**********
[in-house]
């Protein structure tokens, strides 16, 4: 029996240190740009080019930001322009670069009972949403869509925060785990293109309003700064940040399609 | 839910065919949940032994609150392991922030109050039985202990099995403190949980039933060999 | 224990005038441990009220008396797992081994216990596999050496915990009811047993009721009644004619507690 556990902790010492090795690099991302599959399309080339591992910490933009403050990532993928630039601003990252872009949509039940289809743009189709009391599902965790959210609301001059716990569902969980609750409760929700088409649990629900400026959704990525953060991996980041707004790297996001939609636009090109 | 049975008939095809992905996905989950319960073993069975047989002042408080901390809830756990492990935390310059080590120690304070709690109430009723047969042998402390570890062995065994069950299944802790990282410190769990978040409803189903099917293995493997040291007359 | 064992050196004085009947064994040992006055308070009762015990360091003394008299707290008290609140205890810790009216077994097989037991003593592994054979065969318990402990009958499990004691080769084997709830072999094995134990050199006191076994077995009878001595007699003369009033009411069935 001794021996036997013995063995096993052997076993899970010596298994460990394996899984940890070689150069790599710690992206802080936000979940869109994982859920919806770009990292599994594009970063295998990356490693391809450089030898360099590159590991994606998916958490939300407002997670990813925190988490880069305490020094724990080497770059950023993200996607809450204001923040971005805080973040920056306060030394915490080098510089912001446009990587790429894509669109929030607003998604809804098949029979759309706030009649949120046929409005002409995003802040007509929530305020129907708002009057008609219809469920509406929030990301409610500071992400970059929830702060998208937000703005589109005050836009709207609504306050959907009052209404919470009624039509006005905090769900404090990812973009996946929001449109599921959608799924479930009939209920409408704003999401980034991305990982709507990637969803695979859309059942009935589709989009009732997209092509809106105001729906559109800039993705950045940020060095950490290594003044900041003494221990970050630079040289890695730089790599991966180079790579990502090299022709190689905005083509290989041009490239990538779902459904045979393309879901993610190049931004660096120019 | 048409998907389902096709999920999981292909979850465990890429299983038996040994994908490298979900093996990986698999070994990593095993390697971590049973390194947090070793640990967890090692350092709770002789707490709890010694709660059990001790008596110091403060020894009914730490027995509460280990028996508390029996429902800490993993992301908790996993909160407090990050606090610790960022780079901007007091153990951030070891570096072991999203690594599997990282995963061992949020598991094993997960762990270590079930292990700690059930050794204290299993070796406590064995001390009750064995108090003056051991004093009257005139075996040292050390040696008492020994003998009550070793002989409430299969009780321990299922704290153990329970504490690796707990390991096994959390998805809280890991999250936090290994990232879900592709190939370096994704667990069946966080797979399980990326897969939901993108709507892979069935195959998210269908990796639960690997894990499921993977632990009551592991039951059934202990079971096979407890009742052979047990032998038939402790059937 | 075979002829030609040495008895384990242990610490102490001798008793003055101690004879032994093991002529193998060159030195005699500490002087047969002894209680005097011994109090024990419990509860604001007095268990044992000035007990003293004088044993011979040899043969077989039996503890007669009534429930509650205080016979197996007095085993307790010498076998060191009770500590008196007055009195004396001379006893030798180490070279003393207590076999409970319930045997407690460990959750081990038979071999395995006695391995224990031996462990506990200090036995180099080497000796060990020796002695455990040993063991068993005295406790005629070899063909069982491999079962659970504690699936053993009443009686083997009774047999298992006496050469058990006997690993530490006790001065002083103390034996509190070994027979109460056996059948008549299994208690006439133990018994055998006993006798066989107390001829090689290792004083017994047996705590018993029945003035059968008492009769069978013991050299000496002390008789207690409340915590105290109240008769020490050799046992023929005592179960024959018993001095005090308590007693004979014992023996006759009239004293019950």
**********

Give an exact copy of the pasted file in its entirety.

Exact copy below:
[in-house]
């Protein structure tokens, strides 16, 4: 029996240190740009080019930001322009670069009972949403869509925060785990293109309003700064940040399609 | 839910065919949940032994609150392991922030109050039985202990099995403190949980039933060999 | 224990005038441990009220008396797992081994216990596999050496915990009811047993009721009644004619507690 556990902790010492090795690099991302599959399309080339591992910490933009403050990532993928630039601003990252872009949509039940289809743009189709009391599902965790959210609301001059716990569902969980609750409760929700088409649990629900400026959704990525953060991996980041707004790297996001939609636009090109 | 049975008939095809992905996905989950319960073993069975047989002042408080901390809830756990492990935390310059080590120690304070709690109430009723047969042998402390570890062995065994069950299944802790990282410190769990978040409803189903099917293995493997040291007359 | 064992050196004085009947064994040992006055308070009762015990360091003394008299707290008290609140205890810790009216077994097989037991003593592994054979065969318990402990009958499990004691080769084997709830072999094995134990050199006191076994077995009878001595007699003369009033009411069935 001794021996036997013995063995096993052997076993899970010596298994460990394996899984940890070689150069790599710690992206802080936000979940869109994982859920919806770009990292599994594009970063295998990356490693391809450089030898360099590159590991994606998916958490939300407002997670990813925190988490880069305490020094724990080497770059950023993200996607809450204001923040971005805080973040920056306060030394915490080098510089912001446009990587790429894509669109929030607003998604809804098949029979759309706030009649949120046929409005002409995003802040007509929530305020129907708002009057008609219809469920509406929030990301409610500071992400970059929830702060998208937000703005589109005050836009709207609504306050959907009052209404919470009624039509006005905090769900404090990812973009996946929001449109599921959608799924479930009939209920409408704003999401980034991305990982709507990637969803695979859309059942009935589709989009009732997209092509809106105001729906559109800039993705950045940020060095950490290594003044900041003494221990970050630079040289890695730089790599991966180079790579990502090299022709190689905005083509290989041009490239990538779902459904045979393309879901993610190049931004660096120019 | 048409998907389902096709999920999981292909979850465990890429299983038996040994994908490298979900093996990986698999070994990593095993390697971590049973390194947090070793640990967890090692350092709770002789707490709890010694709660059990001790008596110091403060020894009914730490027995509460280990028996508390029996429902800490993993992301908790996993909160407090990050606090610790960022780079901007007091153990951030070891570096072991999203690594599997990282995963061992949020598991094993997960762990270590079930292990700690059930050794204290299993070796406590064995001390009750064995108090003056051991004093009257005139075996040292050390040696008492020994003998009550070793002989409430299969009780321990299922704290153990329970504490690796707990390991096994959390998805809280890991999250936090290994990232879900592709190939370096994704667990069946966080797979399980990326897969939901993108709507892979069935195959998210269908990796639960690997894990499921993977632990009551592991039951059934202990079971096979407890009742052979047990032998038939402790059937 | 075979002829030609040495008895384990242990610490102490001798008793003055101690004879032994093991002529193998060159030195005699500490002087047969002894209680005097011994109090024990419990509860604001007095268990044992000035007990003293004088044993011979040899043969077989039996503890007669009534429930509650205080016979197996007095085993307790010498076998060191009770500590008196007055009195004396001379006893030798180490070279003393207590076999409970319930045997407690460990959750081990038979071999395995006695391995224990031996462990506990200090036995180099080497000796060990020796002695455990040993063991068993005295406790005629070899063909069982491999079962659970504690699936053993009443009686083997009774047999298992006496050469058990006997690993530490006790001065002083103390034996509190070994027979109460056996059948008549299994208690006439133990018994055998006993006798066989107390001829090689290792004083017994047996705590018993029945003035059968008492009769069978013991050299000496002390008789207690409340915590105290109240008769020490050799046992023929005592179960024959018993001095005090308590007693004979014992023996006759009239004293019950």